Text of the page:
Monday, January 28, 2013

First Day of (Actual) Classes

I noticed quite a few differences between schooling in America and schooling here, in a bunch of different ways. I figure that this will only be interesting if I explain specifics, so I figure I should do exactly that. Although to be fair, when I say America, I can really only attest to the schools that I’ve been in. I generalize based on what I’ve heard from other Americans. If you have anything to add, please feel free to comment.

First of all, the class schedule. In America, it’s standard to have class for a certain amount of time, a bell, a couple minutes of “passing period,” a bell, and then a class. Class (normally) starts promptly at the bell, and depending on the teacher, students are given detentions if they are late. Here, there are no bells, and no passing periods. While not having bells is WONDERFUL, as you don’t feel like you’re being herded around like cattle, the lack of passing periods is another thing entirely. Having one class end at nine o’clock and another starting exactly at nine o’clock is quite the dilemma, especially when the two classes are in different buildings. Culturally, it’s acceptable to be five or ten minutes late for everything, but in a school setting, this really cuts into teaching time. With a single-block being only forty minutes long (doubles are eighty), being ten minutes late takes out a quarter of the class. Also, with no bells, you end classes when the teacher ends, and they are never cut off by the bell. As such, it’s entirely within reason to end two minutes late, have to walk four minutes across campus, and get to class eight minutes late. I suppose eventually I’ll get used to this system, but I hate being late, and a system that leaves no possibility of being on time, however culturally acceptable that might be, is a pet peeve of mine.

Secondly, paper. Paper is longer here, which doesn’t really matter because the folders are taller. But, loose leaf paper has two holes, as do the binders. Notebooks are rarely spiral-bound; it’s much more typical to use something closer to composition books with actual bindings. They’re also much thicker – notebooks in America are always 70 pages for a single subject, but the notebooks here seem to be mostly 192 pages.

Third, the teaching style is much more laid back. Teachers in America rarely prepare during class. Today, in my Physics, class, the teacher spent the first ten minutes FINDING the books, the second ten minutes, handing them out, and then another significant chunk of time stapling packets together before he handed them out to us. I mean, it was fine, but it was definitely a different atmosphere from, say, Mr. ONeill’s class, where there would be stacks of packets and handouts ready, without fail.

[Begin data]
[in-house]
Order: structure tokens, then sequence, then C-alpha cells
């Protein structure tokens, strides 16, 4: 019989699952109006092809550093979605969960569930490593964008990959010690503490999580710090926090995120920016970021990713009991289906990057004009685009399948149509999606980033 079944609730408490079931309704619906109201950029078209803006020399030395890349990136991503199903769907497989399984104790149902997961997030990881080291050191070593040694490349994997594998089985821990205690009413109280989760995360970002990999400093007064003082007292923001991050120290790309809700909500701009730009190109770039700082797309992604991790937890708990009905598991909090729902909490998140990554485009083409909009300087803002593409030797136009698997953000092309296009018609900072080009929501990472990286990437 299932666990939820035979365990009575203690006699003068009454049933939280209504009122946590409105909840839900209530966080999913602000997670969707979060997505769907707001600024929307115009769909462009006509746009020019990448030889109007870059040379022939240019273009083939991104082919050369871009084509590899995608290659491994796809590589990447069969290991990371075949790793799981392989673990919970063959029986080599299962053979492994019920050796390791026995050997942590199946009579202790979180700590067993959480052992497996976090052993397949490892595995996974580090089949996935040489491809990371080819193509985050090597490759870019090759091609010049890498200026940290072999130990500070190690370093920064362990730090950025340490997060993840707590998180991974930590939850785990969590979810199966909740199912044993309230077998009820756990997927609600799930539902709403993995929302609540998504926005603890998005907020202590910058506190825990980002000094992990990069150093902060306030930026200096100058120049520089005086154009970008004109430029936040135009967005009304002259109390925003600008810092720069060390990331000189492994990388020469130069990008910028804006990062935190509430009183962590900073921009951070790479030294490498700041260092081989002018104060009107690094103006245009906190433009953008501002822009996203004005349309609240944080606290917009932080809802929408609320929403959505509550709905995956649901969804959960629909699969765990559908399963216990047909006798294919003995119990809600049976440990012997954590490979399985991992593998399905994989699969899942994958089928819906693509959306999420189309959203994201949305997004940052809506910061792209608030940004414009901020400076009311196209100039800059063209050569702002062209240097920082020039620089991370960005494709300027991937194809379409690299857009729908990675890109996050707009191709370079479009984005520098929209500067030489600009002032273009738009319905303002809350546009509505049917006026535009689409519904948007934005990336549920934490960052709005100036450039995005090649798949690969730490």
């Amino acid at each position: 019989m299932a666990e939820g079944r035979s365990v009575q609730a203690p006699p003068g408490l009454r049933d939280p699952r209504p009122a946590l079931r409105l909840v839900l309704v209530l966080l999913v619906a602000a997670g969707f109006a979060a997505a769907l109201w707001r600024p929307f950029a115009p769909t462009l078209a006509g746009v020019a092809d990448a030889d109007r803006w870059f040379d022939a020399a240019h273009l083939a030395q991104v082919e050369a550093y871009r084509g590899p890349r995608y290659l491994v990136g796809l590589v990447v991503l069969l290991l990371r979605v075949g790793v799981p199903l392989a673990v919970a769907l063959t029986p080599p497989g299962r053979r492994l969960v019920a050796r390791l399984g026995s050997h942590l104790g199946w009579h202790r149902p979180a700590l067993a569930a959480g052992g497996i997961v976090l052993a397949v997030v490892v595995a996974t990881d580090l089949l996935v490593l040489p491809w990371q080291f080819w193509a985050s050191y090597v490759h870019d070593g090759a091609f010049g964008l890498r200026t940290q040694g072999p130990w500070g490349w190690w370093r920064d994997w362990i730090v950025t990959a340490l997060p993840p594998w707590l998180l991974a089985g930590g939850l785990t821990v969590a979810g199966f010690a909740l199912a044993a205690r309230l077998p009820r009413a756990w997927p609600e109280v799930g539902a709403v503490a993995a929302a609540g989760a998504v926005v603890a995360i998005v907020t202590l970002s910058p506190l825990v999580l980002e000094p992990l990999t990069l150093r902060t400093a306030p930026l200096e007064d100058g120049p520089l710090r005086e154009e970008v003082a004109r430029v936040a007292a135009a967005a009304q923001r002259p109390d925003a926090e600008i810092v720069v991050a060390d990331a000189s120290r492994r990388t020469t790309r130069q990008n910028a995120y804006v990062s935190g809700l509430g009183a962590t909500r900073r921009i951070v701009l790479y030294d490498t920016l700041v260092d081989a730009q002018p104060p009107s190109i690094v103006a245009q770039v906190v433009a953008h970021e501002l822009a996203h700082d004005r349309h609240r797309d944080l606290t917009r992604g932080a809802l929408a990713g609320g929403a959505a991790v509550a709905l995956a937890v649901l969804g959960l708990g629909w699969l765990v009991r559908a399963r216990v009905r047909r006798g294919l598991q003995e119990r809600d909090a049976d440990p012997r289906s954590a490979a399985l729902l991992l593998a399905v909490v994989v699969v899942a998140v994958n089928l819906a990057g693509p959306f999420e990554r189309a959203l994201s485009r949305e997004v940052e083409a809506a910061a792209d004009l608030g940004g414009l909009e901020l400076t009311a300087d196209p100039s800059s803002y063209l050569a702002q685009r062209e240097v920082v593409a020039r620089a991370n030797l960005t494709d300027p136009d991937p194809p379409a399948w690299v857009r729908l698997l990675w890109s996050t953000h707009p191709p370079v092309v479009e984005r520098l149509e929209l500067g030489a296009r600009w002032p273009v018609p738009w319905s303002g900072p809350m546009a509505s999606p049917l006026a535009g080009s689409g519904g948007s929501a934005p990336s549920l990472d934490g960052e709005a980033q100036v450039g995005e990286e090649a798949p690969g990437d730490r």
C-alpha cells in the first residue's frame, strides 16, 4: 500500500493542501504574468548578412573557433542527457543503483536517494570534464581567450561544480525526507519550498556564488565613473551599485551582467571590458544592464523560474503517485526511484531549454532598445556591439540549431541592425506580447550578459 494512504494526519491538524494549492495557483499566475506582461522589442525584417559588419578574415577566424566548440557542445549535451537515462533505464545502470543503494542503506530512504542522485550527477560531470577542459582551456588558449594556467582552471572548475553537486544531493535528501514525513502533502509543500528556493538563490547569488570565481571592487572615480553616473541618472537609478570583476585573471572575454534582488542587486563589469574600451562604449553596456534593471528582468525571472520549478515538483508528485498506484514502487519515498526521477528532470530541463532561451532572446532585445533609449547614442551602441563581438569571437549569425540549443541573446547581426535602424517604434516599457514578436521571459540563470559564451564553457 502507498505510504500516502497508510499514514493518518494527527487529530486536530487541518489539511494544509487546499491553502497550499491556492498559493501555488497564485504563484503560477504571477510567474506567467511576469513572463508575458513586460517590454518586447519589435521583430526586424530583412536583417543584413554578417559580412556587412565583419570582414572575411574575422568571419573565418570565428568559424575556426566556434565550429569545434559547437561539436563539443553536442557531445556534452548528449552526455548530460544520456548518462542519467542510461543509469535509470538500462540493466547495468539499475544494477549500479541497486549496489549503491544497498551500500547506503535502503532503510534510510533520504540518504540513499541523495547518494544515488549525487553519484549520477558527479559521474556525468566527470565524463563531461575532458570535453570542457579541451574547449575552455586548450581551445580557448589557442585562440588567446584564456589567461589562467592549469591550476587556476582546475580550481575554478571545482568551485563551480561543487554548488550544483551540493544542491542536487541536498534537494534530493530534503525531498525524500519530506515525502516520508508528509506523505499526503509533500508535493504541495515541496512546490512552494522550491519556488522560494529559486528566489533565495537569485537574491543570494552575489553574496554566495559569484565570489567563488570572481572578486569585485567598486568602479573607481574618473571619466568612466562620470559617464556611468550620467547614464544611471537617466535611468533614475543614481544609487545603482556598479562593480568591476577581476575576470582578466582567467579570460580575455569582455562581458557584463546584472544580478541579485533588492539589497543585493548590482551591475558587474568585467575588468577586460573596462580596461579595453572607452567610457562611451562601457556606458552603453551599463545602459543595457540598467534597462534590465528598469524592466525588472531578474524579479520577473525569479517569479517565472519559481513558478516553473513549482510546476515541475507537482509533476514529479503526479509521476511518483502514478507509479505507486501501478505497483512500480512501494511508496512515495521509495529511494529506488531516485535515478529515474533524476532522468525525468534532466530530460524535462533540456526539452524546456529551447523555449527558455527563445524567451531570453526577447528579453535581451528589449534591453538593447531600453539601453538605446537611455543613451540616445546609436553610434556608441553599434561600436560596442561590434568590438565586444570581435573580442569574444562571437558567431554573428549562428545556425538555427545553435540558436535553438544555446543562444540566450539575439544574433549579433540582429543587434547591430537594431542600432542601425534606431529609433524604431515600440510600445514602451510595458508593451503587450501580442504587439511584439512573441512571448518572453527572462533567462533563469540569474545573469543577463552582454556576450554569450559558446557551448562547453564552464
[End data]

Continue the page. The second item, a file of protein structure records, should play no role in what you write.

Fourth, the building is quite different. First, I have to say that I really love the classroom block. Secondly, I have to say that it’s terribly designed, and in interesting shape. The architect was from Mozambique, and it’s a very open block. Apparently that doesn’t work out so well in July and August when it’s winter and the temperatures really drop (none of the buildings are heated or air conditioned). Secondly, it’s a full-on maze. You go inside, outside, back inside, upstairs, downstairs, down a sketchy walkway between two buildings, and so on. Some classrooms have doors inside; some of the doors are outside. In America, classrooms are numbered. Here, they are in effect labeled, but the “numbering” system doesn’t help with finding rooms. In America, room 252 is next to 253. Here, G2 is not next to G1. G2 is inside. The door to G1 is across a bit of grass, facing outside.

On another note, they love acronyms at this school. Choir is held in the LSR. Drama is upstairs at the CCLD. The climbing wall is in the MP hall. The first TOK meeting was in the assembly hall. The IB2s are working on their EEs. We have to keep track of CAS hours. LDF had its first meeting, and PAP’s first meeting is coming up. It’s a bit overwhelming sometimes, but you get the hang of it. It sounds really funny at first.

Despite the differences in school though, it’s really nice. I really enjoy my classes, and while I hate to say it – I enjoyed my homework tonight. Having siSwati homework is still novel enough to be enjoyable, so I figure I’ll enjoy it when the novelty remains!

1 comment:

  1. Hello, I applied for UWC this year through the USA committee! I'm interviewing in 4 days for entrance into the UWC movement and I'm quite nervous!

    Any tips?

    I love your blog by the way. It really has shown me what UWC life is like! My top choice is UWC Pearson in Canada! Maybe we can talk and correspond about the program!

    My email is

    I also have a blog that has updates of my application process!

    Hope to talk to you soon! Thanks! :)